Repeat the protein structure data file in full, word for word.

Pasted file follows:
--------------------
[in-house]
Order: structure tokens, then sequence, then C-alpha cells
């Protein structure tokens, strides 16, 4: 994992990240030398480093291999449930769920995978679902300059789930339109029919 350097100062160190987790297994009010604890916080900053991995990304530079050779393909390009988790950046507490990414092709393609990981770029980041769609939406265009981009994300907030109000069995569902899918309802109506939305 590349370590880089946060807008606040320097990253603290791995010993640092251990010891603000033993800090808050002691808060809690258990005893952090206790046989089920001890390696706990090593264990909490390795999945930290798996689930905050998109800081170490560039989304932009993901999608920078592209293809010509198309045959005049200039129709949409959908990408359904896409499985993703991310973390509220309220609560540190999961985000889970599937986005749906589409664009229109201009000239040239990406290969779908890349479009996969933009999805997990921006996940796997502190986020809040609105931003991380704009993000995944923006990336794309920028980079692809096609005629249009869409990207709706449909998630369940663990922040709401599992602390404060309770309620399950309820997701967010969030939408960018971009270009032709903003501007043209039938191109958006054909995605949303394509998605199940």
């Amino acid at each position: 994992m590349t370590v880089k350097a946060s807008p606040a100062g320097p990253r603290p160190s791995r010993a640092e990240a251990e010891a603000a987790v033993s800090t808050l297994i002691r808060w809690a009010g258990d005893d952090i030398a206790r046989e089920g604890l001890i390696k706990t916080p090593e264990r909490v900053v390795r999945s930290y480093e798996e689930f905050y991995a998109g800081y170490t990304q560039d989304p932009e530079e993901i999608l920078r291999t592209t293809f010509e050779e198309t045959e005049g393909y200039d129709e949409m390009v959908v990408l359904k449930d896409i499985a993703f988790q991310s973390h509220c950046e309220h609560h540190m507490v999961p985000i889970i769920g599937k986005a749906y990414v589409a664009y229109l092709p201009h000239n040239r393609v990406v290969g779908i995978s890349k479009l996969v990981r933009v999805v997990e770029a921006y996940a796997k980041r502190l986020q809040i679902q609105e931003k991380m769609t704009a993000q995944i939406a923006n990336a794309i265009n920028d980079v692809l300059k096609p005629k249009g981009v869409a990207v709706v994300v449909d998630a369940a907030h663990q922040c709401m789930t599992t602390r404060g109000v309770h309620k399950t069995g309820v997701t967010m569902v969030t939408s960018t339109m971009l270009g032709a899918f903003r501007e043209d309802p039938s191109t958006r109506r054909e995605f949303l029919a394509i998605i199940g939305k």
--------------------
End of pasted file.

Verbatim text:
[in-house]
Order: structure tokens, then sequence, then C-alpha cells
């Protein structure tokens, strides 16, 4: 994992990240030398480093291999449930769920995978679902300059789930339109029919 350097100062160190987790297994009010604890916080900053991995990304530079050779393909390009988790950046507490990414092709393609990981770029980041769609939406265009981009994300907030109000069995569902899918309802109506939305 590349370590880089946060807008606040320097990253603290791995010993640092251990010891603000033993800090808050002691808060809690258990005893952090206790046989089920001890390696706990090593264990909490390795999945930290798996689930905050998109800081170490560039989304932009993901999608920078592209293809010509198309045959005049200039129709949409959908990408359904896409499985993703991310973390509220309220609560540190999961985000889970599937986005749906589409664009229109201009000239040239990406290969779908890349479009996969933009999805997990921006996940796997502190986020809040609105931003991380704009993000995944923006990336794309920028980079692809096609005629249009869409990207709706449909998630369940663990922040709401599992602390404060309770309620399950309820997701967010969030939408960018971009270009032709903003501007043209039938191109958006054909995605949303394509998605199940």
């Amino acid at each position: 994992m590349t370590v880089k350097a946060s807008p606040a100062g320097p990253r603290p160190s791995r010993a640092e990240a251990e010891a603000a987790v033993s800090t808050l297994i002691r808060w809690a009010g258990d005893d952090i030398a206790r046989e089920g604890l001890i390696k706990t916080p090593e264990r909490v900053v390795r999945s930290y480093e798996e689930f905050y991995a998109g800081y170490t990304q560039d989304p932009e530079e993901i999608l920078r291999t592209t293809f010509e050779e198309t045959e005049g393909y200039d129709e949409m390009v959908v990408l359904k449930d896409i499985a993703f988790q991310s973390h509220c950046e309220h609560h540190m507490v999961p985000i889970i769920g599937k986005a749906y990414v589409a664009y229109l092709p201009h000239n040239r393609v990406v290969g779908i995978s890349k479009l996969v990981r933009v999805v997990e770029a921006y996940a796997k980041r502190l986020q809040i679902q609105e931003k991380m769609t704009a993000q995944i939406a923006n990336a794309i265009n920028d980079v692809l300059k096609p005629k249009g981009v869409a990207v709706v994300v449909d998630a369940a907030h663990q922040c709401m789930t599992t602390r404060g109000v309770h309620k399950t069995g309820v997701t967010m569902v969030t939408s960018t339109m971009l270009g032709a899918f903003r501007e043209d309802p039938s191109t958006r109506r054909e995605f949303l029919a394509i998605i199940g939305k």